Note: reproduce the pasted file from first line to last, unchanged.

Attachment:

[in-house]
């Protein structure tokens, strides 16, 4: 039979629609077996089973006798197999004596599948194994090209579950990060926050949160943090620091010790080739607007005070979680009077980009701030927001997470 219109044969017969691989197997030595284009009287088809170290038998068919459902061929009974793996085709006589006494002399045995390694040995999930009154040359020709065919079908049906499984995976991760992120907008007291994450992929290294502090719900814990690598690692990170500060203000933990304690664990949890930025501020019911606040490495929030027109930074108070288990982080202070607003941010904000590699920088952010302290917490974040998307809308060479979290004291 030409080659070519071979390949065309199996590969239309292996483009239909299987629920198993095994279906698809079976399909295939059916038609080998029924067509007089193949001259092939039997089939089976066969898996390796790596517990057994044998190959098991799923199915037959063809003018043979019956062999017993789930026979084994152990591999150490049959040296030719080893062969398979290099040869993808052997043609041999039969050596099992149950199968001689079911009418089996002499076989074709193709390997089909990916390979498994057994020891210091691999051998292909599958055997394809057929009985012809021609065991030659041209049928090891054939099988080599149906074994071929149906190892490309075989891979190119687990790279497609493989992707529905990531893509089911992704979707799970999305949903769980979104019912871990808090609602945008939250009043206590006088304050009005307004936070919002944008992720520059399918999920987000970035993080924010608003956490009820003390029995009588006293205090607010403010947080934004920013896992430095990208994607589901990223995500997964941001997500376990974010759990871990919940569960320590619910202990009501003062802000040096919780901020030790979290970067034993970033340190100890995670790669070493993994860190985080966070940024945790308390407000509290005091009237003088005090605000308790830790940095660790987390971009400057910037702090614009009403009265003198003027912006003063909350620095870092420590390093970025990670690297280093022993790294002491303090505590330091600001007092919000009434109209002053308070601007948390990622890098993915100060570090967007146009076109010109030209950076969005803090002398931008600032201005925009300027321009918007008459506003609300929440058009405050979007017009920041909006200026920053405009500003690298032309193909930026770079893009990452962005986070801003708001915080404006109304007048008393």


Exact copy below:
[in-house]
């Protein structure tokens, strides 16, 4: 039979629609077996089973006798197999004596599948194994090209579950990060926050949160943090620091010790080739607007005070979680009077980009701030927001997470 219109044969017969691989197997030595284009009287088809170290038998068919459902061929009974793996085709006589006494002399045995390694040995999930009154040359020709065919079908049906499984995976991760992120907008007291994450992929290294502090719900814990690598690692990170500060203000933990304690664990949890930025501020019911606040490495929030027109930074108070288990982080202070607003941010904000590699920088952010302290917490974040998307809308060479979290004291 030409080659070519071979390949065309199996590969239309292996483009239909299987629920198993095994279906698809079976399909295939059916038609080998029924067509007089193949001259092939039997089939089976066969898996390796790596517990057994044998190959098991799923199915037959063809003018043979019956062999017993789930026979084994152990591999150490049959040296030719080893062969398979290099040869993808052997043609041999039969050596099992149950199968001689079911009418089996002499076989074709193709390997089909990916390979498994057994020891210091691999051998292909599958055997394809057929009985012809021609065991030659041209049928090891054939099988080599149906074994071929149906190892490309075989891979190119687990790279497609493989992707529905990531893509089911992704979707799970999305949903769980979104019912871990808090609602945008939250009043206590006088304050009005307004936070919002944008992720520059399918999920987000970035993080924010608003956490009820003390029995009588006293205090607010403010947080934004920013896992430095990208994607589901990223995500997964941001997500376990974010759990871990919940569960320590619910202990009501003062802000040096919780901020030790979290970067034993970033340190100890995670790669070493993994860190985080966070940024945790308390407000509290005091009237003088005090605000308790830790940095660790987390971009400057910037702090614009009403009265003198003027912006003063909350620095870092420590390093970025990670690297280093022993790294002491303090505590330091600001007092919000009434109209002053308070601007948390990622890098993915100060570090967007146009076109010109030209950076969005803090002398931008600032201005925009300027321009918007008459506003609300929440058009405050979007017009920041909006200026920053405009500003690298032309193909930026770079893009990452962005986070801003708001915080404006109304007048008393």